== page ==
The Hamlet of Owlswick was apparently included in Monks Risborough in the early Grants to Christchurch. After the Norman Conquest, it was held by a Military Sub-tenant. Three such Tenants are mentioned in 1210-12; Henry de Lawike, Thomas de Berewike & Humphrey de Rede held one Fee in Risborough & Newington. The 1st named may be identified as a Member of the Family who held Owlswick of the Archbishop some years later. Henry de Owlswick held ½ a Knight’s Fee there in 1284–86, and he was the Ancestor of the Baldwins who held the Manor of Owlswick in the next Century. Baldwin son of Baldwin Quitclaimed all his Right in certain Land which had originally been Granted by his Ancestor Henry of Owlswick to the Abbey of Missenden, and John Baldwin made an Agreement with the Abbey as to Land in the Hamlet.
Henry Baldwin in 1332/3 held Lands & Tenements in Monks Risborough. He also held the Manor of Owlswick with his wife Alice, and after his death was succeeded by his son John Baldwin. William son & heir of this John Granted 2/3rds of the Manor to John Grise & Nicholas Bagenhale, excepting a Tenement held by a Life Tenant. In 1390 he Granted the remaining 3rd of the Manor, which his mother had held in Dower, to the same Grantees. Nicholas Bagenhale Enfeoffed Edmund Hampden, Thomas Swynerton, Bernard Saunterdon, John Aspley & Thomas Durham, of the Manor, probably in Trust for the Hampdens and they held it in 1401. Two years later Henry son of John Baldwin, the nephew of William Baldwin, made an unsuccessful claim to the Manor as the son of the brother & heir of William. Nicholas Bagenhale was called to give Warranty and the Feoffees remained in possession. William Hampden made a Settlement of the Manor in 1500 and Jerome Hampden died Seised of Tenements in Owlswick in 1541. His son Richard & grandson Alexander also held the Manor. The heirs of Alexander were his 3 nieces Anne, Margaret & Mary, daughters of his brother Edmund. He provided for the Shares in this Manor of Margaret & Mary, respectively the wives of Thomas Wenman & Alexander Denton, by a Settlement made in 1639 and left their 2/3rds to his brother Christopher for life. The remaining 3rd and the reversion of the Bequest to Christopher he left to his eldest niece Anne, the wife of Sir John Trevor. The Trevors finally obtained Possession of the whole Manor, but in 1657 they sold it to William Claydon. His daughter Bashewell married John Grubbe of Horsenden, and the Manor of Owlswick, under the Will of William Claydon, passed to her 3 daughters, Elizabeth, Lettice & Hester. These heiresses, however, sold it in 1716 to Edward Stone, who had married their half-sister Elizabeth Grubbe. His grandson Edward Stone, Rector of Horsenden, held the Manor in 1769, and it Descended to his only daughter & heiress Sarah, the wife of Charles Shard. In 1847 it was in the hands of Mrs Shard of ‘Grims Dyke’ Lodge, Lacey Green. About 1861, Mr Grey bought the Manor from Mrs Shard, but in that year he re-sold it to Mr Humphreys, whose son, Mr George Humphreys of Brogton Park, Aspley Guise, Beds, was the Lord of the Manor of Owlswick. A small Quit-rent is paid to the Lord of the Manor of Monks Risborough, and the Copyhold Lands in the Manor of Owlswick are also subject to Fines payable to him.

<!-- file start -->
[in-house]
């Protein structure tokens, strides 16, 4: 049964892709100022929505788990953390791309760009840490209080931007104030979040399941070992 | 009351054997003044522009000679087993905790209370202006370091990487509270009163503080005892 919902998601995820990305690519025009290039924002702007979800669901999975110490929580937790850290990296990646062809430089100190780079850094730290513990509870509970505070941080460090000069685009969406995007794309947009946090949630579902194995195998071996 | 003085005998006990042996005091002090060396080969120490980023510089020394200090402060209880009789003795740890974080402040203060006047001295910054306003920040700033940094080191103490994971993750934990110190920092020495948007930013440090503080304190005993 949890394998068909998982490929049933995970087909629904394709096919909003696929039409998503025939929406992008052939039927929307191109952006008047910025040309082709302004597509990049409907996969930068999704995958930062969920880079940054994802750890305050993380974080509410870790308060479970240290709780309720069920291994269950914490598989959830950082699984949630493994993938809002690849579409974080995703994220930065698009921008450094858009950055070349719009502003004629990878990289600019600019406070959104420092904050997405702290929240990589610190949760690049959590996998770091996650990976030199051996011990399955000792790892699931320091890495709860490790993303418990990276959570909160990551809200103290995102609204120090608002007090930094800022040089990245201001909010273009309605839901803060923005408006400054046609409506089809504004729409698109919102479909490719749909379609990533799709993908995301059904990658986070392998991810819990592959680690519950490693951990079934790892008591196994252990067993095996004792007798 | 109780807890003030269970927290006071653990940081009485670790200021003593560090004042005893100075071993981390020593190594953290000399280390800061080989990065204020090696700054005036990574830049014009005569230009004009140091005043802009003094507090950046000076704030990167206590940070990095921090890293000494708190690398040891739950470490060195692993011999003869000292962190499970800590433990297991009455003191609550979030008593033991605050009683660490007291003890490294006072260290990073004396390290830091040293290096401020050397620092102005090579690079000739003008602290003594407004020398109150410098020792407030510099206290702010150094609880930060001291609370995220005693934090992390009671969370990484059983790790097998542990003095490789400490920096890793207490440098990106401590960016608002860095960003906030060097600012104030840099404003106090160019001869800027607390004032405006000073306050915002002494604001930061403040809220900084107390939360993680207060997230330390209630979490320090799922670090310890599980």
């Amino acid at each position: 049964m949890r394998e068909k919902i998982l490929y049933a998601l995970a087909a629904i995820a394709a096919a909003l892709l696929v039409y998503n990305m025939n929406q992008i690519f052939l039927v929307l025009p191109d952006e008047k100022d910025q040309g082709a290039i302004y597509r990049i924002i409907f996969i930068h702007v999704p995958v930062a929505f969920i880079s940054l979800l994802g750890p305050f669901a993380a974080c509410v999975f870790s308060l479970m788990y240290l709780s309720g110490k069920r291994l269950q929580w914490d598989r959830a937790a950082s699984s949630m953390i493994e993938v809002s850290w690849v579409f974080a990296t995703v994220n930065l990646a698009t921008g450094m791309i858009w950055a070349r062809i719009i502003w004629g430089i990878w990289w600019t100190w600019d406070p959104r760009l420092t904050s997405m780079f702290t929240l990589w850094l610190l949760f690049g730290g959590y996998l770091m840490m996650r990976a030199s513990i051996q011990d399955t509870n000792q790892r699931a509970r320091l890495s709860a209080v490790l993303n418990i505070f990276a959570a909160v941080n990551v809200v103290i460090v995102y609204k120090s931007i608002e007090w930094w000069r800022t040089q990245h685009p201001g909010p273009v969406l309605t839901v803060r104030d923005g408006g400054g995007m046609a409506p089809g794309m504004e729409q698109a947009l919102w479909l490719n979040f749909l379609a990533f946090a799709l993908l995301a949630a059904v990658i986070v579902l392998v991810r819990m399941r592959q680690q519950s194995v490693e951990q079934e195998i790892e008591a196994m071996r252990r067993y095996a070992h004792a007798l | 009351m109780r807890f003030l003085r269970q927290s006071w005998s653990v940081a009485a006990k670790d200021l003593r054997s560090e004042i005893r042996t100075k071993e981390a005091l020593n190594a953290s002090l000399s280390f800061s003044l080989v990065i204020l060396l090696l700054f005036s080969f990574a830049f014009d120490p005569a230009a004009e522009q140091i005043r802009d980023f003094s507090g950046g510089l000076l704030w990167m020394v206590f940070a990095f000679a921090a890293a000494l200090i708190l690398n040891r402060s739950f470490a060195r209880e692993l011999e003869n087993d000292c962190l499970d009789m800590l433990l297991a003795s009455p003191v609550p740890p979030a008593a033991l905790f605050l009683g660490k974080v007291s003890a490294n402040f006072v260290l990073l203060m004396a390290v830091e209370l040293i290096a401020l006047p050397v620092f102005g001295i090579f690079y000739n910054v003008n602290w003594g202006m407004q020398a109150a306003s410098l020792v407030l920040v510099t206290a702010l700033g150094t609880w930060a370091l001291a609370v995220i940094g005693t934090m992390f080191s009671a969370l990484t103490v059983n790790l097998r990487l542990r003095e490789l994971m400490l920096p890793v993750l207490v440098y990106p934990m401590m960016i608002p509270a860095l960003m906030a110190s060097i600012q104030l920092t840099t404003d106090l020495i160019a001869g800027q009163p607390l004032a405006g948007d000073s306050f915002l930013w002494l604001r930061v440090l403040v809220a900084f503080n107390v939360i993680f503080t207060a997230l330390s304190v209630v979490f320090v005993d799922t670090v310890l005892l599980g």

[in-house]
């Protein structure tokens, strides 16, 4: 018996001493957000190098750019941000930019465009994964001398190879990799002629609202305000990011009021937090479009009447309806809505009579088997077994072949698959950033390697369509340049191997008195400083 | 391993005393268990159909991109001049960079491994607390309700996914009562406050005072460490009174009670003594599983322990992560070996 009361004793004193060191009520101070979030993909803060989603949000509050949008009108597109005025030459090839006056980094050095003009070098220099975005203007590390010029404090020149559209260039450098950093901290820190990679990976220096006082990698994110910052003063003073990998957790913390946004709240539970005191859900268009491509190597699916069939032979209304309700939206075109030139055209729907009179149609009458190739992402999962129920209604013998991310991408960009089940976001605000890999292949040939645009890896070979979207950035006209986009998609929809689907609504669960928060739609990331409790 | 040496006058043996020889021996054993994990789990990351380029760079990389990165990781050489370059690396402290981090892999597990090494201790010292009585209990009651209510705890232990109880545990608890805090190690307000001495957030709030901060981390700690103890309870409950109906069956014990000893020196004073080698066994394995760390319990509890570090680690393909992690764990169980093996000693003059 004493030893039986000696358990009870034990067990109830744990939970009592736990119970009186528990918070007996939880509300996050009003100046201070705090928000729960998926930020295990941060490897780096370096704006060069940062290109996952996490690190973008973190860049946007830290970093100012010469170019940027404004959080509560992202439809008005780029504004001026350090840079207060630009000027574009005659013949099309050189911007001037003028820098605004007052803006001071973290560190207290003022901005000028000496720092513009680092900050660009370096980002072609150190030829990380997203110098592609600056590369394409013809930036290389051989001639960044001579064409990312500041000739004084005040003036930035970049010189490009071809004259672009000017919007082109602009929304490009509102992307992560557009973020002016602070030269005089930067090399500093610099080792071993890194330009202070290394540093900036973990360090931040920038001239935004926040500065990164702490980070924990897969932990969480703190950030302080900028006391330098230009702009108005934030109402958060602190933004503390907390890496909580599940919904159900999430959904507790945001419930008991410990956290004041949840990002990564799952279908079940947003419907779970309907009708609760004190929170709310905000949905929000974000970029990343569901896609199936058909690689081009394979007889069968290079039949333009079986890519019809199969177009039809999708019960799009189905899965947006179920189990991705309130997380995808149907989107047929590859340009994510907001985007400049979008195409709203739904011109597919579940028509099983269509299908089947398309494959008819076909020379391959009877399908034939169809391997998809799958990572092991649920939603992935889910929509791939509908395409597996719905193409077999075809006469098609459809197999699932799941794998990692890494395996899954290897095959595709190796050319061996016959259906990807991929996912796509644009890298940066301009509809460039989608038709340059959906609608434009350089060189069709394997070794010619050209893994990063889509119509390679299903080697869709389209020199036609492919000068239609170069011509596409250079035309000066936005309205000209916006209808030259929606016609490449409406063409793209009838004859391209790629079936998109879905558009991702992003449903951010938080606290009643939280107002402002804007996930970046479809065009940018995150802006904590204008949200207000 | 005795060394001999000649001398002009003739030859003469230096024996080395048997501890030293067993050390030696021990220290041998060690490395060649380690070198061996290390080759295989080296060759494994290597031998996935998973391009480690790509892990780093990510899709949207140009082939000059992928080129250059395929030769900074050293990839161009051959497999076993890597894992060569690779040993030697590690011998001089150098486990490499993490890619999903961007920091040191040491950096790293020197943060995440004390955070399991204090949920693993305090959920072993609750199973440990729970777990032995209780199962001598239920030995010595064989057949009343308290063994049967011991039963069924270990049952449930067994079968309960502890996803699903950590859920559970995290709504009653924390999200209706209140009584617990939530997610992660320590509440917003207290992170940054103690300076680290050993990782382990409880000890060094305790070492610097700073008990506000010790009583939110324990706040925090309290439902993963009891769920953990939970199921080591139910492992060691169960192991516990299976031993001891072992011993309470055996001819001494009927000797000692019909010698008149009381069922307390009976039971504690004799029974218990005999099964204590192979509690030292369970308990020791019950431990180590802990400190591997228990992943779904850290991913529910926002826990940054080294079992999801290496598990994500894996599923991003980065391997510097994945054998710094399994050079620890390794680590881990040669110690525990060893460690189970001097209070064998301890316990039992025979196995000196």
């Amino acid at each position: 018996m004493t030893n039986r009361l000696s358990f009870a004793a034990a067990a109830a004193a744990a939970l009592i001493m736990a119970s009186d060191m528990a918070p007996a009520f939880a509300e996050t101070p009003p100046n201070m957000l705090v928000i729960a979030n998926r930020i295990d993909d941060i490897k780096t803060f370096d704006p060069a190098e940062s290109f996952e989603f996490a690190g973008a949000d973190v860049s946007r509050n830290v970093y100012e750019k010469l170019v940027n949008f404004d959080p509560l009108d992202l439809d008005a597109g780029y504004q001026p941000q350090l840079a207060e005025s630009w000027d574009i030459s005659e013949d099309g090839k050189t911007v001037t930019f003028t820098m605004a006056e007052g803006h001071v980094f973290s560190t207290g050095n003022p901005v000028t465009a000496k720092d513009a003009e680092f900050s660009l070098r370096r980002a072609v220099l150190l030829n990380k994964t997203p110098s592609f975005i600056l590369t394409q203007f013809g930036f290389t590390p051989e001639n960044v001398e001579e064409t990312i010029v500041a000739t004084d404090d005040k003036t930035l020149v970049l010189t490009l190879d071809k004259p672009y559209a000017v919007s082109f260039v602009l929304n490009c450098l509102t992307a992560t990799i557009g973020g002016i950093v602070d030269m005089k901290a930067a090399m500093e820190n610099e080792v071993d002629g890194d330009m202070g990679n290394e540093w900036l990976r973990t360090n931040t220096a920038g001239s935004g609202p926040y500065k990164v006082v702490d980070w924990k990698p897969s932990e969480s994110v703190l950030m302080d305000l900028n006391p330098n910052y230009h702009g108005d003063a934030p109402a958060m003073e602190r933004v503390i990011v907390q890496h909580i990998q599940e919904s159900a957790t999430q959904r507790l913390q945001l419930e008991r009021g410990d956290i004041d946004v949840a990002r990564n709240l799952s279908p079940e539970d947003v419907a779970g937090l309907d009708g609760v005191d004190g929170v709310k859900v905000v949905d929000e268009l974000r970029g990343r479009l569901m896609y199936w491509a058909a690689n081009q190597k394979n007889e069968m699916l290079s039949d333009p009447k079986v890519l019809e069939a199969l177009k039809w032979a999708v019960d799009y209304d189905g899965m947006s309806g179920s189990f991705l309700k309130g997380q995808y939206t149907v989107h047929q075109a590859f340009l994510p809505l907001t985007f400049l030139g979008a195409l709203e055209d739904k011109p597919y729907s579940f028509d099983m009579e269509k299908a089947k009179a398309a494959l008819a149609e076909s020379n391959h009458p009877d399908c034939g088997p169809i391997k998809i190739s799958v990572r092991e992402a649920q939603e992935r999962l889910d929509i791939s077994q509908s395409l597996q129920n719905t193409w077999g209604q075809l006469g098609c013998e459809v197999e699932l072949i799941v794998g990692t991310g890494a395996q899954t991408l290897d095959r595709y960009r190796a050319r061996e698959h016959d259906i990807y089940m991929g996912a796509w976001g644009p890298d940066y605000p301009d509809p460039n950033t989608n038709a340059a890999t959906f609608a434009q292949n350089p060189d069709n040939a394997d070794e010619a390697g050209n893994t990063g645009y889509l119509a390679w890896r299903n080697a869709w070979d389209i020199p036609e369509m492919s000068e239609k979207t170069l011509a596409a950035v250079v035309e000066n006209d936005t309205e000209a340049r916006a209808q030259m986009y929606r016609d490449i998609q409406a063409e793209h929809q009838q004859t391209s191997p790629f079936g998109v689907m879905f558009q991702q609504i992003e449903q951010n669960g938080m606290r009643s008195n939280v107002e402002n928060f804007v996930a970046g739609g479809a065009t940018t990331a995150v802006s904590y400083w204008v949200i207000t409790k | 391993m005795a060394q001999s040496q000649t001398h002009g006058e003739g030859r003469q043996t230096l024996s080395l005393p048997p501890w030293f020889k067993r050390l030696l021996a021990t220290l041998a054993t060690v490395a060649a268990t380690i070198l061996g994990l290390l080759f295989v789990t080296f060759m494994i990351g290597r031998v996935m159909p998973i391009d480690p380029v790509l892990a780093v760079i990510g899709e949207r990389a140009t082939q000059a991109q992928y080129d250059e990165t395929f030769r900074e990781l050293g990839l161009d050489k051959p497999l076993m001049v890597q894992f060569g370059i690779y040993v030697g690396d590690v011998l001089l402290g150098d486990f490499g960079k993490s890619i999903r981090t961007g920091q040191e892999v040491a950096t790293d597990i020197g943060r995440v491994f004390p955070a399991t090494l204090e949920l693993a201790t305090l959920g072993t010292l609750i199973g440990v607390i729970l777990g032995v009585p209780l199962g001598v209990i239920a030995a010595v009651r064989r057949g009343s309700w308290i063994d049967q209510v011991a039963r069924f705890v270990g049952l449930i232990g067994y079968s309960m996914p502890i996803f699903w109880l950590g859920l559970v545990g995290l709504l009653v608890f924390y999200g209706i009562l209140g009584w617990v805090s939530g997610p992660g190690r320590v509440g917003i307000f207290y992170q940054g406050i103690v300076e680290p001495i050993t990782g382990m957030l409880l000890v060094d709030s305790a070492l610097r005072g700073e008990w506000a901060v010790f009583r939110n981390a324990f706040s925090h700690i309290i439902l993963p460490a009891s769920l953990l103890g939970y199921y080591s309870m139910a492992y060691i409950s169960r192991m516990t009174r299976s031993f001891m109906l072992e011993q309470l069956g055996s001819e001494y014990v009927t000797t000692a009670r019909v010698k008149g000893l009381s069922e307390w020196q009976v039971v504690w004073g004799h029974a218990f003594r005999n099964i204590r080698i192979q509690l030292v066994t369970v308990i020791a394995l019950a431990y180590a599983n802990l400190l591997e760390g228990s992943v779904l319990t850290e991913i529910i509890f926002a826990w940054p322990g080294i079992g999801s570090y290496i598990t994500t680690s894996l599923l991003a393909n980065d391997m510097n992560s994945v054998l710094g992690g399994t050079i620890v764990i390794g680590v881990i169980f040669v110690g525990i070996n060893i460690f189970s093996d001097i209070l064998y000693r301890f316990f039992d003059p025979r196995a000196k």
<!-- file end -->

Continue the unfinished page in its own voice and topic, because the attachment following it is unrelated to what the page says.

The Prior of Christchurch held the Manor of Monks Risborough in Frankalmoign of the King in Chief. He held a View of Frankpledge for his Tenants and claimed to have Waifs & Strays, the Chattels of Felons & Outlaws, and to receive the Fines of his men when they were Fined in the King’s Courts. He also had Gallows, Tumbrel & a Pillory in the Manor. The King’s Counsel, objecting to the Claim, said that there was no Pillory at Monks Risborough. It is said that the Cadsden Road used to be known as Gallows Lane and the Crossing of the Upper Icknield Way with Cadsden Road as Gallows Cross.
When called upon by Edward I to show his Warranty for these Rights he quoted a Charter of William the Conqueror confirming the comprehensive Rights & Regalia Granted to the Archbishop of Canterbury by Edward the Confessor. The Prior held the Assize of Ale within the Manor, and he obtained in 1316 a Grant of Free Warren in his Demesne Lands in Risborough, which was confirmed by Edward III. No Mills are mentioned at Monks Risborough in the Domesday Survey. In the 14th & 15thCs, however, the Millward was continually presented in the Manor Court for taking excessive Tolls from the Manorial Tenants. At the Dissolution of the Monastery, there were 2 Mills at Risborough, which were occupied by Leasehold Tenants. These were the same 2 Mills presumably which were described in the next Century. Sir Jerome Horsey kept these in his own hands when he settled the Manor on his Sons, and at his Death, he died Seised of a Windmill on Brokenhill, and a Watermill, both of which had been formerly Parcel of the Manor of Monks Risborough.
Reproduced from VCH Oxfordshire XVIII (2016), available online at www.british-history.ac.uk/vch/oxon/vol18